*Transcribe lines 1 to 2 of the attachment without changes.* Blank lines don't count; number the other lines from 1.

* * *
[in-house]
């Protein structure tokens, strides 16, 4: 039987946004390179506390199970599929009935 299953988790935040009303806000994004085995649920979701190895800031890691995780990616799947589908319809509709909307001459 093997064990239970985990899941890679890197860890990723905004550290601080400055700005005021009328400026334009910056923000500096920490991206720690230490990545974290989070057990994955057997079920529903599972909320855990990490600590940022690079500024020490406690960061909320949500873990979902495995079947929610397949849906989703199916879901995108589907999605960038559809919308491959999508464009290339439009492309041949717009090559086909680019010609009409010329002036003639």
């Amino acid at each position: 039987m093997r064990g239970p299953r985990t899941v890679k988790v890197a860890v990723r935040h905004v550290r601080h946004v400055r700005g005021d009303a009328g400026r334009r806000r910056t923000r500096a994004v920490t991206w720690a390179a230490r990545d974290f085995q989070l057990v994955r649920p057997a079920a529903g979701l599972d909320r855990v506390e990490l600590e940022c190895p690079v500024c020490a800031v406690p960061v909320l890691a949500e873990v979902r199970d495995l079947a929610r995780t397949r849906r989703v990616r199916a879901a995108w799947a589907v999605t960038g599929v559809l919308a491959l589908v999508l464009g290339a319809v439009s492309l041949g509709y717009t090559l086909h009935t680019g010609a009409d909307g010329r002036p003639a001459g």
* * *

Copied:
[in-house]
């Protein structure tokens, strides 16, 4: 039987946004390179506390199970599929009935 299953988790935040009303806000994004085995649920979701190895800031890691995780990616799947589908319809509709909307001459 093997064990239970985990899941890679890197860890990723905004550290601080400055700005005021009328400026334009910056923000500096920490991206720690230490990545974290989070057990994955057997079920529903599972909320855990990490600590940022690079500024020490406690960061909320949500873990979902495995079947929610397949849906989703199916879901995108589907999605960038559809919308491959999508464009290339439009492309041949717009090559086909680019010609009409010329002036003639």